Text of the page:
Connect with us
nairametrics

Financial Services

Nigerian fintech companies raised $600 million in five years – McKinsey Report 

McKinsey report has revealed that Nigeria’s fintech companies have raised over $600 million in funding in the last six years.

Published

on

fintechs, commercial banks, Events in FinTech industry in 2019, Nigeria's fintech industry 2020: The growth frontier of the new decade

In a space of five years, Nigeria’s fintech companies have raised over $600 million in funding, attracting 25% ($122 million) of the $491.6 million raised by African tech startups in 2019 alone – second only to Kenya, which attracted $149 million.  The period under review is 2014- 2019.

This information is contained in a recently published report by McKinsey titled “Harnessing Nigeria’s Fintech Potential.” The report highlighted the combination of youthful demographic, increasing smartphone penetration, and concerted efforts to driving financial inclusion as factors that interplay to produce conducive and thriving enabler or platform for the fintech firms in Nigeria.

READ: BOOM: CBN issues new circular that could force banks to lend to nearly everyone.

The report outlined some of the feedback against fintech companies ranging from poor user experience, underwhelming value-added from using some of the financial products, low returns on savings, and limited access to investment opportunities.

The report also showed that Nigerian fintech companies are primarily focused on payments and consumer lending,  having allotted an aggregate of 39% on payments to consumers, SMEs, and corporate FSP, and an additional 25% to consumer lending. The breakdown is depicted below.

GTBank 728 x 90

READ: Banks Vs Fintechs – Who should be Afraid? (Part Two)

On the driving factors behind the increasing choice of payment and consumer lending as an area of concentration by fintech companies, a part of the report read thus;

“The factors driving growth in each of these segments vary. Payment-focused solutions have surged over the past two years, spurred in part, by the central bank’s financial inclusion drive and favorable regulatory policies, including revised Know Your Customer (KYC) requirements for lower-tier accounts and incentives, to accelerate development of agent networks across the country. Paga, OPay, Cellulant, and Interswitch’s QuickTeller compete with mobile banking applications and bank unstructured supplementary service data (USSD) channels to send and receive transactions and bill payments.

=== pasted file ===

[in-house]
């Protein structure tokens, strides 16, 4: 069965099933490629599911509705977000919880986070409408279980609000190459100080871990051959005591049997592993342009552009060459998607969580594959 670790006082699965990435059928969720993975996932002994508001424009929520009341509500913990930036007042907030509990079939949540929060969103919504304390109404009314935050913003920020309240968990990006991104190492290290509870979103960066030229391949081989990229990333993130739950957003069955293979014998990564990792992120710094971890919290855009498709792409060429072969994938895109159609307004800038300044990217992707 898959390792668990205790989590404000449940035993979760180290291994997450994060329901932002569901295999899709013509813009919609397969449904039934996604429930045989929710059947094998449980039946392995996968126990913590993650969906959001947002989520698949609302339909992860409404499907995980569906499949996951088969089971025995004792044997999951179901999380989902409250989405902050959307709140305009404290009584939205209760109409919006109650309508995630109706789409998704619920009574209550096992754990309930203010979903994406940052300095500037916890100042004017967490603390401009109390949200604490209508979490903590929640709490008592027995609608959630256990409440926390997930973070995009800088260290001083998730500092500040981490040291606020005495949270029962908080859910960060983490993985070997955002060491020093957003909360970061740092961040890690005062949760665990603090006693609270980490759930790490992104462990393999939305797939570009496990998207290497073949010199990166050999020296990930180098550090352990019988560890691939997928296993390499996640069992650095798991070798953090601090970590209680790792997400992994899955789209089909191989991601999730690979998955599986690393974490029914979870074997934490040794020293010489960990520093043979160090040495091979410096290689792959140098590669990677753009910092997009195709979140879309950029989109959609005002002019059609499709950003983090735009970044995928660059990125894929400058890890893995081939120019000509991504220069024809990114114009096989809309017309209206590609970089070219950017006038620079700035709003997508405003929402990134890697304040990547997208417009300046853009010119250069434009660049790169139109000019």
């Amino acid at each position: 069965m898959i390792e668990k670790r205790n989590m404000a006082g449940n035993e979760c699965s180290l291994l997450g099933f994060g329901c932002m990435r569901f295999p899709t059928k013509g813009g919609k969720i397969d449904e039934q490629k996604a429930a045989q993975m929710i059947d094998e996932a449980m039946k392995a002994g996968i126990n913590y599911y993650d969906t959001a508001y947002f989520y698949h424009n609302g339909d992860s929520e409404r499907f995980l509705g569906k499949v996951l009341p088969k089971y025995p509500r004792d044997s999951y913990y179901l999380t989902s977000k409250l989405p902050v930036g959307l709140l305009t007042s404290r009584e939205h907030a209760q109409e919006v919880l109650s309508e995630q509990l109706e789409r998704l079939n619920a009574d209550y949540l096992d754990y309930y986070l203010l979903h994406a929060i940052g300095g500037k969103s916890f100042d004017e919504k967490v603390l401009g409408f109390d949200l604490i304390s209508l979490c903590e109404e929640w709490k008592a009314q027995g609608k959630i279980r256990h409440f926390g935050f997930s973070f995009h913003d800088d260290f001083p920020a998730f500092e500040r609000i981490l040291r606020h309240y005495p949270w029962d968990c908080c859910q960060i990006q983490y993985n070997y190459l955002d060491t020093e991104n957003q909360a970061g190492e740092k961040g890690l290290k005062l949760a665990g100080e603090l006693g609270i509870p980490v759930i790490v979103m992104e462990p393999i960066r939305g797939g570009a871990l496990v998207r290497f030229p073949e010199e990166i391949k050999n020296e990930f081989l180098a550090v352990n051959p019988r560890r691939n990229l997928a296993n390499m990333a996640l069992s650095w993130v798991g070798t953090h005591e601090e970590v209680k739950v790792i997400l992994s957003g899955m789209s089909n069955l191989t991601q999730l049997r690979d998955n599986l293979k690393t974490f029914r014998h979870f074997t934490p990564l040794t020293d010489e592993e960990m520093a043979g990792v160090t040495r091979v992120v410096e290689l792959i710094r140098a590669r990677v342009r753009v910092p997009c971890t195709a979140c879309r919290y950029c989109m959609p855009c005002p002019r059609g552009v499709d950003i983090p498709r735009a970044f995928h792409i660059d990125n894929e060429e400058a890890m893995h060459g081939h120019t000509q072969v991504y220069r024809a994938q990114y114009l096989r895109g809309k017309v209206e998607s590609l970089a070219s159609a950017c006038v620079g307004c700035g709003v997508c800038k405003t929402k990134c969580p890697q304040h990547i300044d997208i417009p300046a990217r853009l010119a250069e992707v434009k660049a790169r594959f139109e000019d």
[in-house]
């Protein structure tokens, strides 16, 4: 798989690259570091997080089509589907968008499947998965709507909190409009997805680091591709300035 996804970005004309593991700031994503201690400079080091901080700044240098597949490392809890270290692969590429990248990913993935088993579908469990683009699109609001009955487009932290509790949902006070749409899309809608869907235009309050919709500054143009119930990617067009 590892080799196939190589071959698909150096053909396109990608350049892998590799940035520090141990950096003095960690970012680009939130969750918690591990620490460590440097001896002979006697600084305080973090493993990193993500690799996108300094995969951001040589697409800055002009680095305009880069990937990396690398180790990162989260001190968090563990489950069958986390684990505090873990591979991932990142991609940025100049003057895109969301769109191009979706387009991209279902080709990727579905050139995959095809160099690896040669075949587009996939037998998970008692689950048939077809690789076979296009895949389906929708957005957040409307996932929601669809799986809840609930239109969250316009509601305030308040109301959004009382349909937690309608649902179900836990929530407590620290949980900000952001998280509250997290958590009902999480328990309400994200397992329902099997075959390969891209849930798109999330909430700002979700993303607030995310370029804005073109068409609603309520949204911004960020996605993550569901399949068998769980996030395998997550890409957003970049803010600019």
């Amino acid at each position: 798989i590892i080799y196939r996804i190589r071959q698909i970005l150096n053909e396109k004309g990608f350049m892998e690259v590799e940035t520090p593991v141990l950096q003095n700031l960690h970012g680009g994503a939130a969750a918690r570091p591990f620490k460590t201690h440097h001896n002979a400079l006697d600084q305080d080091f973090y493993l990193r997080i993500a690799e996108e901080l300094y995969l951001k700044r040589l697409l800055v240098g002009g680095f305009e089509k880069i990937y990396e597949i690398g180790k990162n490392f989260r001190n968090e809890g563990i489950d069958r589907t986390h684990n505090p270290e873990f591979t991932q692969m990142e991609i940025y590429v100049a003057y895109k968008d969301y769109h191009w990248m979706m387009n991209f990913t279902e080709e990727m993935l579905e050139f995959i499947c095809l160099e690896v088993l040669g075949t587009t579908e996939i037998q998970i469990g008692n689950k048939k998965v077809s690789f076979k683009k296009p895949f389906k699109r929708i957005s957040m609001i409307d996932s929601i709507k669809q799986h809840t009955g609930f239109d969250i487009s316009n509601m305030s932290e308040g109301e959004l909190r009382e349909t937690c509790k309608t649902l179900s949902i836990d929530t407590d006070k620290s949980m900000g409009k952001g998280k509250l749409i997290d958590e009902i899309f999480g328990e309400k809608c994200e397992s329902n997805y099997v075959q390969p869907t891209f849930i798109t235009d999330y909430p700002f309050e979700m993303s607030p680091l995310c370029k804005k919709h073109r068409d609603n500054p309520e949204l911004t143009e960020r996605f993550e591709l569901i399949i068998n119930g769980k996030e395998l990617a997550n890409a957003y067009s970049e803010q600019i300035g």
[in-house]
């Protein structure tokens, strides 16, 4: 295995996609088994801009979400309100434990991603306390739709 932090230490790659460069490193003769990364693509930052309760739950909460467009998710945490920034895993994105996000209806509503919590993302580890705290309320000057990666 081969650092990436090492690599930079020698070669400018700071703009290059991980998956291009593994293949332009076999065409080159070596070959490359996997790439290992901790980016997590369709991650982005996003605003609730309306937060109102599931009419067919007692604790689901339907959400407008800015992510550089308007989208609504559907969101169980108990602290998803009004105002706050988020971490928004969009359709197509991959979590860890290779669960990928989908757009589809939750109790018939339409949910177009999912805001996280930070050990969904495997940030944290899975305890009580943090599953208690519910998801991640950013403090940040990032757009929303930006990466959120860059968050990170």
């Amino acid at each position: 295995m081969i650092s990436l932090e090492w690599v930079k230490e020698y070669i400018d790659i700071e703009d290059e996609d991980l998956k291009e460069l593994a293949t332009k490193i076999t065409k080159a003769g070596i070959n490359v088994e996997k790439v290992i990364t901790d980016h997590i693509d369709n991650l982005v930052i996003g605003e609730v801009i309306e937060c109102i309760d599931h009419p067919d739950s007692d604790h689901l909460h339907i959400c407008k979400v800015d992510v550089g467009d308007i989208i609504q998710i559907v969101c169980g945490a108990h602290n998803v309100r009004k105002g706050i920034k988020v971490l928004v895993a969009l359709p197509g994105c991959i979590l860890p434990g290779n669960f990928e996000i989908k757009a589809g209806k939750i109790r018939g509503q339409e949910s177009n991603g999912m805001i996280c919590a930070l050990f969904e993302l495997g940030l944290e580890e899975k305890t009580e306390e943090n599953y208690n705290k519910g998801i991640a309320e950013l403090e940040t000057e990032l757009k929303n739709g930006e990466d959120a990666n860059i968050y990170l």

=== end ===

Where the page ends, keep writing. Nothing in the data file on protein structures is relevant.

GTBank 728 x 90

READ: PenCom recovers N17.51billion from defaulting employers, imposes penalties

“Fintech activity in lending is picking up, thanks to the fact that fintechs are able to leverage payment data to determine lending risk more easily, and utilize smartphones as a distribution channel. For example, fintech startups such as Carbon and Renmoney have successfully leveraged alternative credit-scoring algorithms, to provide instant, unsecured, short-term loans to individuals. A few fintechs, such as Migo, have also stepped up to offer unsecured working-capital loans to SMEs with minimal documentation. Banking fintech solutions have been fast followers here, with leading banks launching digital lending platforms like Quick Credit by GTBank and Quickbucks by Access Bank.”

In general, access, convenience, and trust have all played key roles in the increasing use of fintech products. For example, in the last six months, 54% of consumers have reported increased usage of their fintech products

READ: Key ‘side-hustles’ Nigerian Bankers supplement their income with

Why this matters

In line with the National Financial Inclusion goals of 2020, and owing to the fact that despite the remarkable progress recorded by traditional banking institutions, the vast majority of consumers are underserved.  Hence, the issue of accessibility especially in remote areas, affordability, and user experience have been a front-burner issue.

Jaiz bank ads

The aforementioned issues have created an opening that fintechs have been quick to take advantage of, providing enhanced propositions across the value chain, to address  major points in affordable payments, quick loans, and flexible savings and investments among others.

Fidelity ads

READ: CBN grants licenses to 3 Payment Service Banks

Conclusion

Fintech accounted for only 1.25% of retail banking revenues in 2019, signaling a room for development. Despite recording a growth of fintech investments in Nigeria to the tune of approximately $460 million in 2019, majority of these investments were from external investors. This was only a small fraction (1.27%) of the $36 billion invested in fintech globally.

READNew report details how Nigerian fintech companies are expanding their business scopes